North Carolina Sellers: Beware of Too Much Due Diligence Money in Real Estate Transactions

NC Real Estate Broker Eric Andrews explains that sellers should keep in mind with big due diligence checks come big expectations.

Interviewer:           Can you have too much due diligence money as a seller?

Eric:           That’s an interesting question. So right now the real estate market is crazy. And just to briefly explain it, due diligence money is money that is assigned to the seller. It’s given to the seller as compensation for taking their home off the market. So when we first started doing due diligence money, a lot of times we were doing contracts with zero due diligence money, and then it got up to like 250 and 500 and a few years ago it was a thousand to 3000. Well, now we’re seeing crazy, crazy amounts of due diligence money. 10 is more than norm right now, 15, 25,000 dollars due diligence money is not uncommon. Now this is money that is non-refundable. This is money that you are giving to the seller to take their property off the market. So you don’t get it back.

And the thing that people need to know is, it’s such a great real estate market for sellers. It’s such a seller’s market. And there’s such a shortage of inventory that the sellers are like getting really, really high amounts of due diligence money. So, we’ve had offers in the last month of this firm, eighty five thousand, one hundred and fifty thousand, five hundred thousand dollars due diligence money. And these are insane amounts of money and everything and people are like, oh, this is awesome. But I just want sellers to be aware that there is a slotting scale here. And one of the things I like to remind sellers of is if a buyer gives you three and a half thousand dollars due diligence money, and the deal for whatever goes flat, they don’t think that HVAC is working right.

And they say, “fix it” and you go, “no, I’m not going to fix it”. Well, they lose their $3,500 and they walk away from the deal, that’s it. Okay. But if someone has $150,000 due diligence money, and they find something wrong with HVAC and they say, “oh, fix it for me” and you say, “no” and they’re like, “you knew the HVAC was broken. This is fraud. Now I’m going to sue you”. So you’re not going to pay an attorney, a $3,500 retainers fee to get $3,500, but you might spend $3,500 to get $150,000 due diligence money. So all I’m saying is that we can’t get so excited and just say, whoever gives me the most due diligence money is the best offer.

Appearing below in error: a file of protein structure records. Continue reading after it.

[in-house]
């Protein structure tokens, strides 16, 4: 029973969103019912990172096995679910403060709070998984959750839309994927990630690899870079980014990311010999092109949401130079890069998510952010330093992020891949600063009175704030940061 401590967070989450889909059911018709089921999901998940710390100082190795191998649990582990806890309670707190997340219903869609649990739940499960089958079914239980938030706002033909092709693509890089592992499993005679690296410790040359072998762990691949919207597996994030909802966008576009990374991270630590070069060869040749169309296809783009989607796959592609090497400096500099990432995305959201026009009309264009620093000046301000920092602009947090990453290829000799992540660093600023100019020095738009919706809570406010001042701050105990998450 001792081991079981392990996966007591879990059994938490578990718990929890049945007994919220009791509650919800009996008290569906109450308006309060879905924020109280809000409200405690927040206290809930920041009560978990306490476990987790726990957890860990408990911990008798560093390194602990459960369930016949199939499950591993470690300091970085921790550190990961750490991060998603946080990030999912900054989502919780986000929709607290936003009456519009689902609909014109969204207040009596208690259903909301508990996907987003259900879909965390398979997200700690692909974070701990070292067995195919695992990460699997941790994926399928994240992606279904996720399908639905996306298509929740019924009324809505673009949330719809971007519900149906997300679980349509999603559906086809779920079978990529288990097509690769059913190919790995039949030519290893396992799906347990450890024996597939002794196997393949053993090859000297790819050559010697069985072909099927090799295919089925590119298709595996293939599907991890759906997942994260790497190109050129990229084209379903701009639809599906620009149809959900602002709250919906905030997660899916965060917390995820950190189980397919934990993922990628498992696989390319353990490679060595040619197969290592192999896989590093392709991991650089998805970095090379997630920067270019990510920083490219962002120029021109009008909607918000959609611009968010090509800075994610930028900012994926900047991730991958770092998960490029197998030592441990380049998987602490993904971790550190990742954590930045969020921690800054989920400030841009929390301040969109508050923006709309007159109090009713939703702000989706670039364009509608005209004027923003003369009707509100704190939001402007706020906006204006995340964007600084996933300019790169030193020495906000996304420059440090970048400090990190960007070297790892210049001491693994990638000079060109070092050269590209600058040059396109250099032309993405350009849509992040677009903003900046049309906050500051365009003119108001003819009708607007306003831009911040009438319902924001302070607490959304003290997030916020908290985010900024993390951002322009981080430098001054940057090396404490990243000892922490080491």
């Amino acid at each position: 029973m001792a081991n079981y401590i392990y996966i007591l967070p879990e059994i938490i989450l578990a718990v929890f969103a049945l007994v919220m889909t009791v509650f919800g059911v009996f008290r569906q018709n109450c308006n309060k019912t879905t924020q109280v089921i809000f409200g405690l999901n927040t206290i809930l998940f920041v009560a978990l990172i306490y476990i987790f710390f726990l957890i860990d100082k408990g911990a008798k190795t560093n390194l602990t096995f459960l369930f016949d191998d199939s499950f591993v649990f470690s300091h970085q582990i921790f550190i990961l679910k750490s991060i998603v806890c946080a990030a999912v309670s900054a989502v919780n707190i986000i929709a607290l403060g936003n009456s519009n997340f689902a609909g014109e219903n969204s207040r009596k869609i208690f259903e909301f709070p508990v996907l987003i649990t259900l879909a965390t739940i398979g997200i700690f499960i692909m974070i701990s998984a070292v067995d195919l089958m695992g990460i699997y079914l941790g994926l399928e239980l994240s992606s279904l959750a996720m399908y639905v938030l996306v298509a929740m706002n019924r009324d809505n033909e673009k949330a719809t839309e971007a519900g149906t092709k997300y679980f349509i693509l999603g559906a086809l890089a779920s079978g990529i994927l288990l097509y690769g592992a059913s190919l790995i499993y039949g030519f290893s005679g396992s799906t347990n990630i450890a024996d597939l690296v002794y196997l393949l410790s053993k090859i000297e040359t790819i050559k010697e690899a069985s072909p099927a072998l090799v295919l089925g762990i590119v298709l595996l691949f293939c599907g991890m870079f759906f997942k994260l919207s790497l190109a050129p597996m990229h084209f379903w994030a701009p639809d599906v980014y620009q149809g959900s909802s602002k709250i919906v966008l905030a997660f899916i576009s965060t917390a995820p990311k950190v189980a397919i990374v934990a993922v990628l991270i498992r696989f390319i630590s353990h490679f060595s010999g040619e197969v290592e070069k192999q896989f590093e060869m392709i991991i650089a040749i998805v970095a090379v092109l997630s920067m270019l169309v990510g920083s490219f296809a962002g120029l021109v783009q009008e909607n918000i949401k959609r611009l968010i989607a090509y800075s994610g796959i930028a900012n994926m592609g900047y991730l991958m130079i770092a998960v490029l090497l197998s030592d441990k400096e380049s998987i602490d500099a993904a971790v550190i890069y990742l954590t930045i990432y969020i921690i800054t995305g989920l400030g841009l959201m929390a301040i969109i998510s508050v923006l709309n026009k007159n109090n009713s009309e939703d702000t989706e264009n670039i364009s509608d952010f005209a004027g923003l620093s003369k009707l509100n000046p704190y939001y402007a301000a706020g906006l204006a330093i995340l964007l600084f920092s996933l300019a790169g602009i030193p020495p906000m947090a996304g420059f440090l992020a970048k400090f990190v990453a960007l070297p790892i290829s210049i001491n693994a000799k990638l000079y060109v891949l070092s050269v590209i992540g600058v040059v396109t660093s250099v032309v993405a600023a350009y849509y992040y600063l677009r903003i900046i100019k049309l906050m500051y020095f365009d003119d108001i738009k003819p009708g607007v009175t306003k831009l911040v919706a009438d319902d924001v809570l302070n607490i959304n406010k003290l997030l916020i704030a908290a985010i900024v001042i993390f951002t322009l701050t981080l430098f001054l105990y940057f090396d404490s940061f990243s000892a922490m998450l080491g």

There’s a lot of other things that are involved. Let’s look at the agent that’s representing them. Let’s look at like, does that person have a good track record of closing deals? How solid are they divided? Is it a cash purchase? Do they need a loan, if we’re going to have an appraisal situation? Whatever, and how solid is your house? Like, do you know that there’s a bunch of crap wrong with your house and the stuff is going to come up or is it a solid house and there shouldn’t be any major issues or whatever?. So I know everyone gets excited about due diligence money. All I’m suggesting is there is a scale where if you get too much due diligence money, the seller could come back and it could involve some kind of litigation.

Interviewer:           How much is too much?

Eric:           It all depends on the deal. I don’t know. I mean, is $25,000 too much on a $300,000 house? Well, maybe. Is it too much on a million dollar house? No. Is $25,000 too much on a $75,000 piece of land? Probably. I mean, it’s all balance and everything. And then there’s just so much that’s involved or whatever. Like, we have complex land deals. Well, is this a four month closing? A six month closing? I have 14 months, 24 month, 36 month. I have one closing this week. 18 months, 18 months that’s spent on the market. They got $85,000 in non-refundable money. Well, but it was 18 months. So there was some risk born by the seller of that because of the time. So I’d like to answer that question, but it’s a scale.